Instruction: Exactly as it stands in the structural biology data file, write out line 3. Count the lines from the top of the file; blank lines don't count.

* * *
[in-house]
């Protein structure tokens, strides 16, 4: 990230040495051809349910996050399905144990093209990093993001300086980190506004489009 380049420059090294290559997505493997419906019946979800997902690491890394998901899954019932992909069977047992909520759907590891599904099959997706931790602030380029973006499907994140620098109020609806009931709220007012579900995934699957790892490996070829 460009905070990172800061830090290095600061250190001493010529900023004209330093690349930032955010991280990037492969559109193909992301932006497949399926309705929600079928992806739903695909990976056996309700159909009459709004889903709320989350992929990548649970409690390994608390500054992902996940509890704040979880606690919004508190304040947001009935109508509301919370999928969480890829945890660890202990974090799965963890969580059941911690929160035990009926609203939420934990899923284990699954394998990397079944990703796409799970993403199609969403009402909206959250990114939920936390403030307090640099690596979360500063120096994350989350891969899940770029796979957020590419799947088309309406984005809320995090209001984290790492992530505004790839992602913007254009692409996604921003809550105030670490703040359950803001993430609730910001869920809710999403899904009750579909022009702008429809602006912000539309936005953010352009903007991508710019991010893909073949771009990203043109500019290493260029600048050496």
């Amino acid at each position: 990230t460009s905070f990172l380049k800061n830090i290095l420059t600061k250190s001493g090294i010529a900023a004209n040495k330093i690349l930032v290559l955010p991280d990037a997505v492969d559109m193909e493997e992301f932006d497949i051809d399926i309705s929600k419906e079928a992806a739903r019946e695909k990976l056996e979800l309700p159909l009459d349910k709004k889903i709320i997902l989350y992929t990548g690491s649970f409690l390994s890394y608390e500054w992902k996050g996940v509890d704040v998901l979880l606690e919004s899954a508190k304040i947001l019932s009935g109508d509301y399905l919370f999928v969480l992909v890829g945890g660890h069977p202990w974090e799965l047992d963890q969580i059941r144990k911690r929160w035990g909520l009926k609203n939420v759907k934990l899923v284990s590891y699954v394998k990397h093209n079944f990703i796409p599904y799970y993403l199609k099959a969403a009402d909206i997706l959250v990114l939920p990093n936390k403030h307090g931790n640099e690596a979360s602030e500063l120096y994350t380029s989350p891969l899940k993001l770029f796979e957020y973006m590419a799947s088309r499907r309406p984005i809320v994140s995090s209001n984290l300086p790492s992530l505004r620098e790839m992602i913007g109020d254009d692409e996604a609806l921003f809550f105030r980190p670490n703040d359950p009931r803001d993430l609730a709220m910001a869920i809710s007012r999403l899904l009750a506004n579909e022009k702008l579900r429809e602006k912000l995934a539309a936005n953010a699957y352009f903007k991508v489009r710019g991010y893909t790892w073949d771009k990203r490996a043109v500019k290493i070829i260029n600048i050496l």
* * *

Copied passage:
């Amino acid at each position: 990230t460009s905070f990172l380049k800061n830090i290095l420059t600061k250190s001493g090294i010529a900023a004209n040495k330093i690349l930032v290559l955010p991280d990037a997505v492969d559109m193909e493997e992301f932006d497949i051809d399926i309705s929600k419906e079928a992806a739903r019946e695909k990976l056996e979800l309700p159909l009459d349910k709004k889903i709320i997902l989350y992929t990548g690491s649970f409690l390994s890394y608390e500054w992902k996050g996940v509890d704040v998901l979880l606690e919004s899954a508190k304040i947001l019932s009935g109508d509301y399905l919370f999928v969480l992909v890829g945890g660890h069977p202990w974090e799965l047992d963890q969580i059941r144990k911690r929160w035990g909520l009926k609203n939420v759907k934990l899923v284990s590891y699954v394998k990397h093209n079944f990703i796409p599904y799970y993403l199609k099959a969403a009402d909206i997706l959250v990114l939920p990093n936390k403030h307090g931790n640099e690596a979360s602030e500063l120096y994350t380029s989350p891969l899940k993001l770029f796979e957020y973006m590419a799947s088309r499907r309406p984005i809320v994140s995090s209001n984290l300086p790492s992530l505004r620098e790839m992602i913007g109020d254009d692409e996604a609806l921003f809550f105030r980190p670490n703040d359950p009931r803001d993430l609730a709220m910001a869920i809710s007012r999403l899904l009750a506004n579909e022009k702008l579900r429809e602006k912000l995934a539309a936005n953010a699957y352009f903007k991508v489009r710019g991010y893909t790892w073949d771009k990203r490996a043109v500019k290493i070829i260029n600048i050496l």